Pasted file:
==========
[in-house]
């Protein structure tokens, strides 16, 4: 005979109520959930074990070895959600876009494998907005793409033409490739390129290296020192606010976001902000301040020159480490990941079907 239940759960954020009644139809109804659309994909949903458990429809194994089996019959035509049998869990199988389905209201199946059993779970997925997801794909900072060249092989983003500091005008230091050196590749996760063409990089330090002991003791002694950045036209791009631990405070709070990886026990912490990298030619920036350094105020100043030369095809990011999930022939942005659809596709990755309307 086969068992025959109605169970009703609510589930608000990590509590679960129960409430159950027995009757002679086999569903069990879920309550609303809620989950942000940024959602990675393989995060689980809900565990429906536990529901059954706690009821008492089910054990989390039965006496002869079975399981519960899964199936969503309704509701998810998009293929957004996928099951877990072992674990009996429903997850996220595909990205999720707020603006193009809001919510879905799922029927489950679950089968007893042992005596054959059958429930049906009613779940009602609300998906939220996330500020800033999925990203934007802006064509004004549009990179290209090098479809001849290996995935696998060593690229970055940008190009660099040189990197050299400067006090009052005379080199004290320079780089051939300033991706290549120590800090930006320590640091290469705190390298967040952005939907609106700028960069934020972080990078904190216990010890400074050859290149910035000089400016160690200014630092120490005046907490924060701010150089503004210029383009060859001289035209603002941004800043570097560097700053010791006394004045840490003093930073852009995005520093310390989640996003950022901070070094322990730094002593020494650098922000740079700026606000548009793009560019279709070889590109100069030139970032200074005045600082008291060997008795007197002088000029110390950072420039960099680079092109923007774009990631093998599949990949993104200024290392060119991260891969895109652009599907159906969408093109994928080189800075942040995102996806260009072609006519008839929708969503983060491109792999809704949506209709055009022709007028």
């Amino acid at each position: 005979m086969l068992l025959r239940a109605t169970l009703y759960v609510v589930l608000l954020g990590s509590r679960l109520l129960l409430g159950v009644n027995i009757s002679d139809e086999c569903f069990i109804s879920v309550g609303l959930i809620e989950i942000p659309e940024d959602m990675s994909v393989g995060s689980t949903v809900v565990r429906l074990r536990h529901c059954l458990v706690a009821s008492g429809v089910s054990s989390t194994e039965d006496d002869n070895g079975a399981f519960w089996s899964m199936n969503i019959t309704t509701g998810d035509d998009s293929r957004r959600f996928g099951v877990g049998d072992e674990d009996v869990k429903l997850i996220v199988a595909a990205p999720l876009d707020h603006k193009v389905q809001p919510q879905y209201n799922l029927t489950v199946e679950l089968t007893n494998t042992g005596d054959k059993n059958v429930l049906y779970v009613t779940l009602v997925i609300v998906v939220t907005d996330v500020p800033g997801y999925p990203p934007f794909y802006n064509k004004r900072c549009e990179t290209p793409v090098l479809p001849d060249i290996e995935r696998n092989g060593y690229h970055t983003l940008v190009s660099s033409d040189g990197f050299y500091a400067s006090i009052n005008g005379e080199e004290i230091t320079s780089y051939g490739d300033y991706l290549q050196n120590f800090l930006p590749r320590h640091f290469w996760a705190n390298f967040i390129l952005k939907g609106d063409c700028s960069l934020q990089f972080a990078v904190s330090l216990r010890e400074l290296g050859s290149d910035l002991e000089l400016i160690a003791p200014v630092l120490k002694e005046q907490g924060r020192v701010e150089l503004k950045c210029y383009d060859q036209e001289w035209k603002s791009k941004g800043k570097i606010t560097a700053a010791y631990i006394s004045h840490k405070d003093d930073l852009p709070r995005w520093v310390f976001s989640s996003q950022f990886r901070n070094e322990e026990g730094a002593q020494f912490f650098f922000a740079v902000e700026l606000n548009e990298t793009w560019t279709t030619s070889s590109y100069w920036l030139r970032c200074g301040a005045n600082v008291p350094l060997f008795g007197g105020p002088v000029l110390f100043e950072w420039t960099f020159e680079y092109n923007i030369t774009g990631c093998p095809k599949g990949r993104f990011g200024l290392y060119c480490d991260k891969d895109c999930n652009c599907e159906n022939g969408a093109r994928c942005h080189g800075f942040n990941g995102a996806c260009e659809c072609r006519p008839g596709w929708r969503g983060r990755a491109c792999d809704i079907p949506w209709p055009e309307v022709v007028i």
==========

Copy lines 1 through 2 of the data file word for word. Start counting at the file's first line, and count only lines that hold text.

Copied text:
[in-house]
């Protein structure tokens, strides 16, 4: 005979109520959930074990070895959600876009494998907005793409033409490739390129290296020192606010976001902000301040020159480490990941079907 239940759960954020009644139809109804659309994909949903458990429809194994089996019959035509049998869990199988389905209201199946059993779970997925997801794909900072060249092989983003500091005008230091050196590749996760063409990089330090002991003791002694950045036209791009631990405070709070990886026990912490990298030619920036350094105020100043030369095809990011999930022939942005659809596709990755309307 086969068992025959109605169970009703609510589930608000990590509590679960129960409430159950027995009757002679086999569903069990879920309550609303809620989950942000940024959602990675393989995060689980809900565990429906536990529901059954706690009821008492089910054990989390039965006496002869079975399981519960899964199936969503309704509701998810998009293929957004996928099951877990072992674990009996429903997850996220595909990205999720707020603006193009809001919510879905799922029927489950679950089968007893042992005596054959059958429930049906009613779940009602609300998906939220996330500020800033999925990203934007802006064509004004549009990179290209090098479809001849290996995935696998060593690229970055940008190009660099040189990197050299400067006090009052005379080199004290320079780089051939300033991706290549120590800090930006320590640091290469705190390298967040952005939907609106700028960069934020972080990078904190216990010890400074050859290149910035000089400016160690200014630092120490005046907490924060701010150089503004210029383009060859001289035209603002941004800043570097560097700053010791006394004045840490003093930073852009995005520093310390989640996003950022901070070094322990730094002593020494650098922000740079700026606000548009793009560019279709070889590109100069030139970032200074005045600082008291060997008795007197002088000029110390950072420039960099680079092109923007774009990631093998599949990949993104200024290392060119991260891969895109652009599907159906969408093109994928080189800075942040995102996806260009072609006519008839929708969503983060491109792999809704949506209709055009022709007028």